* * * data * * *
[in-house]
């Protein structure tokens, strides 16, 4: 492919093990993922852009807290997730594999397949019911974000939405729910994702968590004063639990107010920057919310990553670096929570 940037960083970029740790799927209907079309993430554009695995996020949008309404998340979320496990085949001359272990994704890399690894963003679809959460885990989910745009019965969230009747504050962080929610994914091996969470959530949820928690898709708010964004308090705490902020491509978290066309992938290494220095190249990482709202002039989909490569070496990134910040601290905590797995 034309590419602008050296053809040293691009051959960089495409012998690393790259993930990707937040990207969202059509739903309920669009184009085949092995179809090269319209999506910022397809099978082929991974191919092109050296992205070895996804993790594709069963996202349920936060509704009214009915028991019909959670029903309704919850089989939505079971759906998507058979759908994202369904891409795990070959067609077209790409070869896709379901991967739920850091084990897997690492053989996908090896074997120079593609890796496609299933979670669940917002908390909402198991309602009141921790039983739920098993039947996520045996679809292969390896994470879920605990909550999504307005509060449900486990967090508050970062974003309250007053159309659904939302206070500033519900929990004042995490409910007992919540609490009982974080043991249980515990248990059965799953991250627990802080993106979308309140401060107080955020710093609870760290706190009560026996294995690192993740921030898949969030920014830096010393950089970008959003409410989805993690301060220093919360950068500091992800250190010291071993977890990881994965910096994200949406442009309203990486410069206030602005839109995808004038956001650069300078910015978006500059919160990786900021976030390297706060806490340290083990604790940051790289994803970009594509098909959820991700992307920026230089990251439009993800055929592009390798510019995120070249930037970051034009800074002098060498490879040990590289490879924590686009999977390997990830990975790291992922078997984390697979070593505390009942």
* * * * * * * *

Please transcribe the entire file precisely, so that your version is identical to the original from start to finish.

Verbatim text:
[in-house]
């Protein structure tokens, strides 16, 4: 492919093990993922852009807290997730594999397949019911974000939405729910994702968590004063639990107010920057919310990553670096929570 940037960083970029740790799927209907079309993430554009695995996020949008309404998340979320496990085949001359272990994704890399690894963003679809959460885990989910745009019965969230009747504050962080929610994914091996969470959530949820928690898709708010964004308090705490902020491509978290066309992938290494220095190249990482709202002039989909490569070496990134910040601290905590797995 034309590419602008050296053809040293691009051959960089495409012998690393790259993930990707937040990207969202059509739903309920669009184009085949092995179809090269319209999506910022397809099978082929991974191919092109050296992205070895996804993790594709069963996202349920936060509704009214009915028991019909959670029903309704919850089989939505079971759906998507058979759908994202369904891409795990070959067609077209790409070869896709379901991967739920850091084990897997690492053989996908090896074997120079593609890796496609299933979670669940917002908390909402198991309602009141921790039983739920098993039947996520045996679809292969390896994470879920605990909550999504307005509060449900486990967090508050970062974003309250007053159309659904939302206070500033519900929990004042995490409910007992919540609490009982974080043991249980515990248990059965799953991250627990802080993106979308309140401060107080955020710093609870760290706190009560026996294995690192993740921030898949969030920014830096010393950089970008959003409410989805993690301060220093919360950068500091992800250190010291071993977890990881994965910096994200949406442009309203990486410069206030602005839109995808004038956001650069300078910015978006500059919160990786900021976030390297706060806490340290083990604790940051790289994803970009594509098909959820991700992307920026230089990251439009993800055929592009390798510019995120070249930037970051034009800074002098060498490879040990590289490879924590686009999977390997990830990975790291992922078997984390697979070593505390009942």